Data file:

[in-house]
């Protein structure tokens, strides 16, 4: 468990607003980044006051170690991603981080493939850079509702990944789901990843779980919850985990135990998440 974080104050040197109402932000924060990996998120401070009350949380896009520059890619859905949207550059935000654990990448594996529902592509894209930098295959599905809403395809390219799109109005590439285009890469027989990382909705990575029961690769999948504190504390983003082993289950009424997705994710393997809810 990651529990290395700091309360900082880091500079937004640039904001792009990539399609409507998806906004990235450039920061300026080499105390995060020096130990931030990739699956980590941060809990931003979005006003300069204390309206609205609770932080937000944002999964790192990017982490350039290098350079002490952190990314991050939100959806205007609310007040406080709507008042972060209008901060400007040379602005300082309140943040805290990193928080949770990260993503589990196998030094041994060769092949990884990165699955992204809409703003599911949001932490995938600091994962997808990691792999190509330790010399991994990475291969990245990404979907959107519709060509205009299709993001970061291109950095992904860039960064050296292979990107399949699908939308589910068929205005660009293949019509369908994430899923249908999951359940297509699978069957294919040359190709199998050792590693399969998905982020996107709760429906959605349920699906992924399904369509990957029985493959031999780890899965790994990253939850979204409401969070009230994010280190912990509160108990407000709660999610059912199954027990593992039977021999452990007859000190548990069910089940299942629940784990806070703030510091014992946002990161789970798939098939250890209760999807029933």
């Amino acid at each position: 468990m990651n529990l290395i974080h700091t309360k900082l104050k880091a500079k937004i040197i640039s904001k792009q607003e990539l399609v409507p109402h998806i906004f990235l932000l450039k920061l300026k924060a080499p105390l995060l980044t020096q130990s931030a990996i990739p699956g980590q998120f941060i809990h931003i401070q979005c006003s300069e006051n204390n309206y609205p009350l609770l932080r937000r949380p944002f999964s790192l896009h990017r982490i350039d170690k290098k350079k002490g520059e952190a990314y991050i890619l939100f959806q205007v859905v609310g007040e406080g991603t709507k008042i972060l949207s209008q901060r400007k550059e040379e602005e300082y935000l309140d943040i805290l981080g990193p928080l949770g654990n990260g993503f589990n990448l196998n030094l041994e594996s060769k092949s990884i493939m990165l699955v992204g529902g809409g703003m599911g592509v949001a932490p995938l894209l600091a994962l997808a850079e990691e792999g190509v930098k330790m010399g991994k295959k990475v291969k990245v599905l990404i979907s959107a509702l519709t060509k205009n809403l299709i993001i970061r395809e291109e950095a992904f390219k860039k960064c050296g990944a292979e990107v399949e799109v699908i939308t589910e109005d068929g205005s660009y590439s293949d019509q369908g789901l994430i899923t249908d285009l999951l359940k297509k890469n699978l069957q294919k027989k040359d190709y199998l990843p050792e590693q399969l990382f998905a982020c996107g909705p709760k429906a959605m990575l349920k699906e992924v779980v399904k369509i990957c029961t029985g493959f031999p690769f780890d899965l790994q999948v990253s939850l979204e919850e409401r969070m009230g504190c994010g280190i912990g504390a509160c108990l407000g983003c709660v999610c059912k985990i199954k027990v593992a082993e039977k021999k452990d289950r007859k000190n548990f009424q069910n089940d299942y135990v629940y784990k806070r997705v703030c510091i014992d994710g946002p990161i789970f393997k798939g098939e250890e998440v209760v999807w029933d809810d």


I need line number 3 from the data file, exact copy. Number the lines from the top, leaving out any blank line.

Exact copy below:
């Amino acid at each position: 468990m990651n529990l290395i974080h700091t309360k900082l104050k880091a500079k937004i040197i640039s904001k792009q607003e990539l399609v409507p109402h998806i906004f990235l932000l450039k920061l300026k924060a080499p105390l995060l980044t020096q130990s931030a990996i990739p699956g980590q998120f941060i809990h931003i401070q979005c006003s300069e006051n204390n309206y609205p009350l609770l932080r937000r949380p944002f999964s790192l896009h990017r982490i350039d170690k290098k350079k002490g520059e952190a990314y991050i890619l939100f959806q205007v859905v609310g007040e406080g991603t709507k008042i972060l949207s209008q901060r400007k550059e040379e602005e300082y935000l309140d943040i805290l981080g990193p928080l949770g654990n990260g993503f589990n990448l196998n030094l041994e594996s060769k092949s990884i493939m990165l699955v992204g529902g809409g703003m599911g592509v949001a932490p995938l894209l600091a994962l997808a850079e990691e792999g190509v930098k330790m010399g991994k295959k990475v291969k990245v599905l990404i979907s959107a509702l519709t060509k205009n809403l299709i993001i970061r395809e291109e950095a992904f390219k860039k960064c050296g990944a292979e990107v399949e799109v699908i939308t589910e109005d068929g205005s660009y590439s293949d019509q369908g789901l994430i899923t249908d285009l999951l359940k297509k890469n699978l069957q294919k027989k040359d190709y199998l990843p050792e590693q399969l990382f998905a982020c996107g909705p709760k429906a959605m990575l349920k699906e992924v779980v399904k369509i990957c029961t029985g493959f031999p690769f780890d899965l790994q999948v990253s939850l979204e919850e409401r969070m009230g504190c994010g280190i912990g504390a509160c108990l407000g983003c709660v999610c059912k985990i199954k027990v593992a082993e039977k021999k452990d289950r007859k000190n548990f009424q069910n089940d299942y135990v629940y784990k806070r997705v703030c510091i014992d994710g946002p990161i789970f393997k798939g098939e250890e998440v209760v999807w029933d809810d």